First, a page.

The brown rat has a varied and opportunistic diet, feeding on almost anything edible. As well as grains, seeds, nuts, fruits and other plant material, this species also eats insects and other invertebrates, birds and their eggs, fish, and other small animals such as mice and young rabbits (2) (3) (4) (6). The brown rat has been known to attack larger animals such as poultry and young lambs (2) (3) (6), and will also eat carrion (2) and even substances such as soap, paper and beeswax (6). Food is sometimes carried back to the burrow to be stored (4) (6).
A sociable species, the brown rat tends to live in social groups which occupy a territory and can be aggressive to individuals outside of the group (2) (3) (6). The group has a dominance hierarchy, with dominant males typically occupying the prime areas in the territory and mating with several females. Females within the group often collectively nurse their young, although individuals may maintain their own nesting burrows (2) (6).
The brown rat is a prolific breeder and is capable of breeding year-round in some areas (2) (3) (5) (6), although there are usually peaks at certain times of year (2) (6). The female brown rat builds a nest in which to give birth (3), and usually has about 6 to 9 young per litter (2), although litters of up to 22 have been recorded (2) (6). The young rats are born after a gestation period of 21 to 24 days (2) (3) (4) and are naked and blind at birth, developing fur at about 1 week old and opening their eyes after around 2 weeks (2) (6). Young brown rats are weaned and leave the nest at about a month old (2) (4).
Female brown rats can become pregnant again soon after giving birth, and can raise as many as 12 or 13 litters a year (2) (5) (6). The brown rat can reach sexual maturity at just two to three months old, further contributing to this species’ rapid reproductive rate (2) (3) (5) (6). When the brown rat population becomes particularly high, large migrations of individuals away from an area may occur (3) (4) (6).
Young brown rats face a wide variety of predators, including owls, foxes, weasels, stoats, and domestic cats and dogs (2) (3) (4) (5), and most do not live for more than a year (2) (3). Many rats are also deliberately killed by humans (2). However, healthy, full-grown brown rats are less vulnerable to predators as they are relatively large and aggressive (3) (5). In captivity, this species can potentially live for up to five years (2) (3).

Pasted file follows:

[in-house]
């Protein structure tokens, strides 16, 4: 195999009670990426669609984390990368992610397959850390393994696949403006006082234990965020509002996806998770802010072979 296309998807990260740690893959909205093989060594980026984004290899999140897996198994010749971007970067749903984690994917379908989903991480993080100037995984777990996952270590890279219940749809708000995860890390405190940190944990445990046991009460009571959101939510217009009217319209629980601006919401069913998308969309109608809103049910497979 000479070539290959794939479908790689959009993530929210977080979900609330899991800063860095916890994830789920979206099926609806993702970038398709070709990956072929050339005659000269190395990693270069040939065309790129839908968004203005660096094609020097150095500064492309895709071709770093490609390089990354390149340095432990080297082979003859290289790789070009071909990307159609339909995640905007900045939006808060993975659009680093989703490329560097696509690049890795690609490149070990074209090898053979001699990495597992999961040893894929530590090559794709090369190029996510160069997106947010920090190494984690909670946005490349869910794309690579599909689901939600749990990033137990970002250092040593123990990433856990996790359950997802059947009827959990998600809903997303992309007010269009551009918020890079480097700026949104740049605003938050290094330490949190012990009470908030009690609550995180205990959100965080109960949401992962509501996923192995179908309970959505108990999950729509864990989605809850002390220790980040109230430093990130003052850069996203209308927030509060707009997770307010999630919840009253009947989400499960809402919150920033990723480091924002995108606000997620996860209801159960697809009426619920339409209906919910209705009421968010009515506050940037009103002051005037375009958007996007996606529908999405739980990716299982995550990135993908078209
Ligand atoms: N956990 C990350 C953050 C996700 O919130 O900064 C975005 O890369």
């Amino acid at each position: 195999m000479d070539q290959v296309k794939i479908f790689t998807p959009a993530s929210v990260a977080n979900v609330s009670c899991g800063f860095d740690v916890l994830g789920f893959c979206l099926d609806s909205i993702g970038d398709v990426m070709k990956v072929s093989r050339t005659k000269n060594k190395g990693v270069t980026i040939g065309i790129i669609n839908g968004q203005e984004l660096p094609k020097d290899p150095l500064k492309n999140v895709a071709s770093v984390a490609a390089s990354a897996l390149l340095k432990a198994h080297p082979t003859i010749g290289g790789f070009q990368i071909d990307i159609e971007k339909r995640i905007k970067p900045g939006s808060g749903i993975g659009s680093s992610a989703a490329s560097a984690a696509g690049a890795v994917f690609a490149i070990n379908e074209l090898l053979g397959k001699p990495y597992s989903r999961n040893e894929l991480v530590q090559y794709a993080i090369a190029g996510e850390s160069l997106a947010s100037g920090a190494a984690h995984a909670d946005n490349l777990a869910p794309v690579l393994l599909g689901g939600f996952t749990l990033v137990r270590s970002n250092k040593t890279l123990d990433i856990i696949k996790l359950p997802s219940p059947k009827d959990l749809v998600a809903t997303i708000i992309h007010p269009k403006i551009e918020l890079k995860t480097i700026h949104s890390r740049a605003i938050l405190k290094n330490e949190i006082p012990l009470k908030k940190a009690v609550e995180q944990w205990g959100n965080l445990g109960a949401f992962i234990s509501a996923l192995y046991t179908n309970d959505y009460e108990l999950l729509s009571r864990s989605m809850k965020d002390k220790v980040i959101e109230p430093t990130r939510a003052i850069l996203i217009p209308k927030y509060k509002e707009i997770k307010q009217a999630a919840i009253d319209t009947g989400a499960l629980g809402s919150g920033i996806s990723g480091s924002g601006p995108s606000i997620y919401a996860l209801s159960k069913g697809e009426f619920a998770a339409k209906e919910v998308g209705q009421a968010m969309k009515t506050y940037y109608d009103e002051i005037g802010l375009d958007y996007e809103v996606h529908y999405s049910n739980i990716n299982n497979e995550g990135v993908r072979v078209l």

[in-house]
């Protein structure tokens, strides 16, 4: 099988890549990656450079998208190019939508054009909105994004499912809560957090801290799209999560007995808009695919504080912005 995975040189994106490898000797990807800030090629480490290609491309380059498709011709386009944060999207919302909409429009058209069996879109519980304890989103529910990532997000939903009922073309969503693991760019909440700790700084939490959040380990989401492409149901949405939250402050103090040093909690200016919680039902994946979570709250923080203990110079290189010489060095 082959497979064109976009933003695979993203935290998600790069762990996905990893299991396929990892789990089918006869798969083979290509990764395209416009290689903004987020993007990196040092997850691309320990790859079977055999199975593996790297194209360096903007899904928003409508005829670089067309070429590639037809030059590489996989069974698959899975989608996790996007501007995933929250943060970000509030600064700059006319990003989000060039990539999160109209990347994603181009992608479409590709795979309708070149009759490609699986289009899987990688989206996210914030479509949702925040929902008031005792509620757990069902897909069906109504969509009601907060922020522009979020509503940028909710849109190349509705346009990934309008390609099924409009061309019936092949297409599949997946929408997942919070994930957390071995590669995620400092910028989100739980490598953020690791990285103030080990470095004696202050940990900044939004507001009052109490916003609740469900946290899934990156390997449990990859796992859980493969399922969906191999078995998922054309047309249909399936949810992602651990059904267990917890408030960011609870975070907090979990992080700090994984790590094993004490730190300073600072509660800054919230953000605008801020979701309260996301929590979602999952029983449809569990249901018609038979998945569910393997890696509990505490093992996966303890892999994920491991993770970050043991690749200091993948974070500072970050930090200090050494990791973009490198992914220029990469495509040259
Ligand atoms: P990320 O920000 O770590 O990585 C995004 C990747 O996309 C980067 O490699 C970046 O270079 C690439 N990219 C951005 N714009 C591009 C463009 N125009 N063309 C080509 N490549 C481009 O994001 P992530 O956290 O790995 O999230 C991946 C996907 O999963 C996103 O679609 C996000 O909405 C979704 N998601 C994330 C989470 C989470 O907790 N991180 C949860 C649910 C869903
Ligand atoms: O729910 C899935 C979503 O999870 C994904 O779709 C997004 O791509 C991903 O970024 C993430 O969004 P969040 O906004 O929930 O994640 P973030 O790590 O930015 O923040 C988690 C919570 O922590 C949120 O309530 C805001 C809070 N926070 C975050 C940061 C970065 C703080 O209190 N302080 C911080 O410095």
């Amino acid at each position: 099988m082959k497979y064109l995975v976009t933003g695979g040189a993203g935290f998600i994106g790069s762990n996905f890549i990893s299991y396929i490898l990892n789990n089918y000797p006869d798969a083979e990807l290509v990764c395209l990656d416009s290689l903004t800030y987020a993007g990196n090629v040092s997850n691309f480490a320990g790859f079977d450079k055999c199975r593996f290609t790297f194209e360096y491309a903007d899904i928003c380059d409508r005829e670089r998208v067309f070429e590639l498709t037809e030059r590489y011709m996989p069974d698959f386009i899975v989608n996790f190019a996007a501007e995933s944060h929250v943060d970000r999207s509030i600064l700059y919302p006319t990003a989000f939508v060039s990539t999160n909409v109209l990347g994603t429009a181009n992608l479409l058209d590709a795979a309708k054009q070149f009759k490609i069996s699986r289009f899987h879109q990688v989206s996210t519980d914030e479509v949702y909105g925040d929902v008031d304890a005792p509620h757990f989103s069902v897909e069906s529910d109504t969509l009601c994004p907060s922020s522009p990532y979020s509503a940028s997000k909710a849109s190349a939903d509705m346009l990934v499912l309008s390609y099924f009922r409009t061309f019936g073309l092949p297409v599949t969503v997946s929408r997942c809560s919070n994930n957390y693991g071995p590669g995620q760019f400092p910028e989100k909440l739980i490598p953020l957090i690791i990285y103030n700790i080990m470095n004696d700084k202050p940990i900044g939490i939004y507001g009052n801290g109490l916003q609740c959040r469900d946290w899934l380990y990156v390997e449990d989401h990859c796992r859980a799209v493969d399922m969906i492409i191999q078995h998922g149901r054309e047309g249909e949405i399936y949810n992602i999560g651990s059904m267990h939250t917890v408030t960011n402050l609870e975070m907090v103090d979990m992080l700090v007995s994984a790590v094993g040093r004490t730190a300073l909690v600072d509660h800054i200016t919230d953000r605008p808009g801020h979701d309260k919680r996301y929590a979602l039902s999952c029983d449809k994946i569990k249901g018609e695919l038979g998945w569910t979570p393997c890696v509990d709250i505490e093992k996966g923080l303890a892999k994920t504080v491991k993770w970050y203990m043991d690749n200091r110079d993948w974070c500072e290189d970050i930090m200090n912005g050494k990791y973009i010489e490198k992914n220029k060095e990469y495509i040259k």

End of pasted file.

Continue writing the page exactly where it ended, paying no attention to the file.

The brown rat is a common species and does not currently face any major threats (1). This rodent is considered to be one of the world’s most serious pest species, consuming or fouling vast quantities of human food, damaging property, and causing electrical hazards by chewing through cables. It is also a carrier of disease, and has caused or contributed to declines in many native plants and animals through predation or competition (2) (3) (4) (5) (6).
A highly adaptable species, the brown rat easily invades new areas (2). This species has already devastated native wildlife on many oceanic islands (6), and there is an ongoing risk of it reaching other islands where it could do further damage (2).
There are no conservation actions currently in place or needed for this successful mammal (1). Various control measures, including poisoning and trapping, are used to control brown rat populations and limit the damage they can do. To prevent the brown rat from becoming established on islands, measures to stop the species from arriving in the first place are usually more effective than any subsequent eradication attempts (4).
Although it can be a serious pest, the brown rat has played an important role as a laboratory animal in biological and medical research (6). This species is also kept as a pet (2) (3).
Find out more about the brown rat:
BBC Nature - Brown rat:
More information about the brown rat as an invasive species:
GB Non-native Species Secretariat (NNSS): Factsheet - Brown rat:
Invasive Species Compendium: Datasheets - Rattus norvegicus (brown rat):
This information is awaiting authentication by a species expert, and will be updated as soon as possible. If you are able to help please contact:
- Carrion: the flesh of a dead animal.
- Gestation: the state of being pregnant; the period from conception to birth.
- Invertebrates: animals with no backbone, such as insects, crustaceans, worms, molluscs, spiders, cnidarians (jellyfish, corals, sea anemones) and echinoderms.
- Nocturnal: active at night.
- Territory: an area occupied and defended by an animal, a pair of animals or a colony.
IUCN Red List (October, 2013)
- Naughton, D. (2012) The Natural History of Canadian Mammals. University of Toronto Press, Toronto.
- Burton, M. and Burton, R. (2002) International Wildlife Encyclopedia. Third Edition. Marshall Cavendish, New York.
Invasive Species Compendium: Datasheets - Rattus norvegicus (brown rat) (October, 2013)
GB Non-native Species Secretariat (NNSS): Factsheet - Brown rat (October, 2013)
- Nowak, R.M. (1991) Walker’s Mammals of the World. The Johns Hopkins University Press, Baltimore and London.